Photo courtesy Philip G. Zimbardo
Photo courtesy Philip G. Zimbardo
In 1963 1971, a study about prisons was funded by the U.S. Navy to try to better understand problems in the Marine Corps.' prisons. The study was run by a group of researchers at Stanford, led by psychologist Philip G. Zimbardo. The idea was to create a controlled environment in the Stanford halls to simulate a prison. There would be participants recruited to play both the prisoners and the guards, and the experiment would last for two weeks.

No one thought the experiment would have any big problems - the participants were just playing a short game of prison. Yet in less than a week the prisoners were becoming psychologically disturbed, and the guards disturbingly sadistic. There were riots, hunger strikes, and abusive treatment - all in the mock-up jail cells created in the halls of the Stanford psychology department. The study had to be canceled early, leaving one critical question - how could a fake prison situation become real so quickly?

The problem couldn't have been the characteristics of the participants. The original twenty-four volunteers were picked for their stability of mind, out of a group of seventy. Also, the pick between the prisoners and prison guards was made at random via coin tosses. Thus, there was no bias when it came to the players.

Zimbardo did attempt to make the prison more real with some degrading tactics to simulate a real prison. Each prisoner was given a number that was their identification for duration of the experiment. As for clothing, a prisoner only got one ill-fitted Muslin smock, an uncomfortable pair of rubber thong sandals, and a nylon pantyhose cap (which was put over the head, as though they had a shaved their hair off). If that wasn't bad enough, each had a chain on their foot, its constant clinking specifically to remind them that they were not free.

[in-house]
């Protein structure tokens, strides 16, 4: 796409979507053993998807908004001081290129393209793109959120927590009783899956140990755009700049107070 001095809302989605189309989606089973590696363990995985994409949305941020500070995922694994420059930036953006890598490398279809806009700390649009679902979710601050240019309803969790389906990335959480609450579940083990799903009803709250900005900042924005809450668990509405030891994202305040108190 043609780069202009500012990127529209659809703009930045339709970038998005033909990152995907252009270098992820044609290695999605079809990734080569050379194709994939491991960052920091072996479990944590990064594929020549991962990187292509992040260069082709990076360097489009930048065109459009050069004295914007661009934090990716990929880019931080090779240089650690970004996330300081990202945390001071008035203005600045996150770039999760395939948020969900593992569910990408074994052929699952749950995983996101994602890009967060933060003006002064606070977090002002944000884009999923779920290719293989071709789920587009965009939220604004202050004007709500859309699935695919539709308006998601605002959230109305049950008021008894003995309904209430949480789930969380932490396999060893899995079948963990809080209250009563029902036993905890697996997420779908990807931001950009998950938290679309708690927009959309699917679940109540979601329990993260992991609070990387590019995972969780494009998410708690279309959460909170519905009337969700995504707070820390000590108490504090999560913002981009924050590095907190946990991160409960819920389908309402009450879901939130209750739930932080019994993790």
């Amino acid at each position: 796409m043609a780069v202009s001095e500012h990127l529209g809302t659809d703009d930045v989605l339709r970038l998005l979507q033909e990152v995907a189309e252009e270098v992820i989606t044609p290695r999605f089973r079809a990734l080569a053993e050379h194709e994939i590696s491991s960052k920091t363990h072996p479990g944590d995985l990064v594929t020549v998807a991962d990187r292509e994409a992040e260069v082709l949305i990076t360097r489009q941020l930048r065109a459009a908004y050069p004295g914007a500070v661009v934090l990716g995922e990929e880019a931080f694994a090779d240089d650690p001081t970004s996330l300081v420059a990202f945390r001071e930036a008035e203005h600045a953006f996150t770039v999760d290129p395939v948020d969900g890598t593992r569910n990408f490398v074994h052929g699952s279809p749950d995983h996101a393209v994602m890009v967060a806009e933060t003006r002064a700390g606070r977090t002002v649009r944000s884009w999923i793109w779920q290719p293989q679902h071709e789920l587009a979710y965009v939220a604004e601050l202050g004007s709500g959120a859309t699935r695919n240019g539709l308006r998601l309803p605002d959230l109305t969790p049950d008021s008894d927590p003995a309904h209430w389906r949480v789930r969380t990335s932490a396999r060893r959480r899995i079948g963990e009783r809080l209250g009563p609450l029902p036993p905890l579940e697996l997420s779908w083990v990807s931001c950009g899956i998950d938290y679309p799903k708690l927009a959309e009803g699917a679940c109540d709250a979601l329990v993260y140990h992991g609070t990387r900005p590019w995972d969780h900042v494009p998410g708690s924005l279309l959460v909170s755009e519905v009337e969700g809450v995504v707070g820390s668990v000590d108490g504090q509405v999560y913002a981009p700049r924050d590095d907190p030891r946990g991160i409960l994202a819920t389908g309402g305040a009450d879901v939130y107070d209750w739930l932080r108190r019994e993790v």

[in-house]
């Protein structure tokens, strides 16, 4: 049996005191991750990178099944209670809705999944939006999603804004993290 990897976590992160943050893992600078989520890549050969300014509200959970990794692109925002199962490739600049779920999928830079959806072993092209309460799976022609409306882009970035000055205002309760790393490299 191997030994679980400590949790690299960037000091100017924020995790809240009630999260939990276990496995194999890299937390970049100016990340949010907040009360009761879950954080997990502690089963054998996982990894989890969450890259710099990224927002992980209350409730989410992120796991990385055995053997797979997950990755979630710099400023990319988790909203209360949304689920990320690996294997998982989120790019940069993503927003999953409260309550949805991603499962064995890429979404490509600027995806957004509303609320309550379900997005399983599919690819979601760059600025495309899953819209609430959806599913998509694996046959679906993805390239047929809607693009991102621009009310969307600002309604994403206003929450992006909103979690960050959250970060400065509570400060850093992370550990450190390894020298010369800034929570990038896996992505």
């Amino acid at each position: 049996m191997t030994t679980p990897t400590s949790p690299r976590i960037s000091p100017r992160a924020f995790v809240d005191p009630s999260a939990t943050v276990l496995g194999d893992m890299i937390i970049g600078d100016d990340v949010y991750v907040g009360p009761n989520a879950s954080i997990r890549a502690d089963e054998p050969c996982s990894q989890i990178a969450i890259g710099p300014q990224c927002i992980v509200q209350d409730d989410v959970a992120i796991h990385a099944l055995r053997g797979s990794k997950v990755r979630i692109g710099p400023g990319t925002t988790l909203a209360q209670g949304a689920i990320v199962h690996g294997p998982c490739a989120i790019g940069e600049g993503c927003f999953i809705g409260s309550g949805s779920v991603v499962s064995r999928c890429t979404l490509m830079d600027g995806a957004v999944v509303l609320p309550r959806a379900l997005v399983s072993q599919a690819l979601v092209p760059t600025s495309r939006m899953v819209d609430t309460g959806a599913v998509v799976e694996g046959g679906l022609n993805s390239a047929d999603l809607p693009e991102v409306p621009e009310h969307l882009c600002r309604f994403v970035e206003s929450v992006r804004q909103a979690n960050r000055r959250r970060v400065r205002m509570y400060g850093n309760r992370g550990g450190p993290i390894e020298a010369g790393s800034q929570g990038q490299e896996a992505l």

Photo courtesy Philip G. Zimbardo
Photo courtesy Philip G. Zimbardo
The guards were made to be quite intimidating - they went to a military surplus to get their khaki outfits and wooden batons. Also, they each wore large, reflective glasses. This was not in order to look cool, but to prevent eye contact with the prisoners.

On the chosen start date, the prisoners were arrested for armed robbery and taken from their homes by the actual Palo Alto police, who cooperated with the project. Their arrival at the pseudo-jail was as nasty as in any prison - they were stripped naked and deloused, then given their uniforms and numbers. And so the simulation began.

The first day of the experiment was relatively peaceful. Then, on the second day, the prisoners got feisty and attempted a rebellion. They took off their stocking caps and numbers, as well as barricading their cells with their beds. The guards took this threat seriously, calling in reinforcements to solve the problem. In the end, they used fire extinguishers to blast the prisoners away from the doors, then rushed in, stripped them naked, and sent the ringleaders into solitary confinement.

To further break the rebellion they used some mind games on the remaining prisoners; some were put in "good" cells where they were treated nicely, where the rest were put into “bad” cells where they were mistreated. After half a day, some of the prisoners were switched, thoroughly confusing the prisoners. Had someone ratted on another? Were there informers in their midst? Further rebellions were crushed.

Photo courtesy Philip G. Zimbardo
Photo courtesy Philip G. Zimbardo
This was only the beginning of the problems, though. The guards became abusive in response to the prisoners' rebellion. Regular head counts were made into hour-long ordeals with torment and forced physical exercise. Bathroom usage became a right, and was often denied at night. Instead, prisoners had to do their thing into buckets in their cells, which the guards sometimes refused to throw out. The allowance of food became a tool for the guards. Prisoners were forced into humiliating and degrading circumstances, through nudity and forced acts. Guards would become more abusive during the night as well, when they thought the cameras were turned off.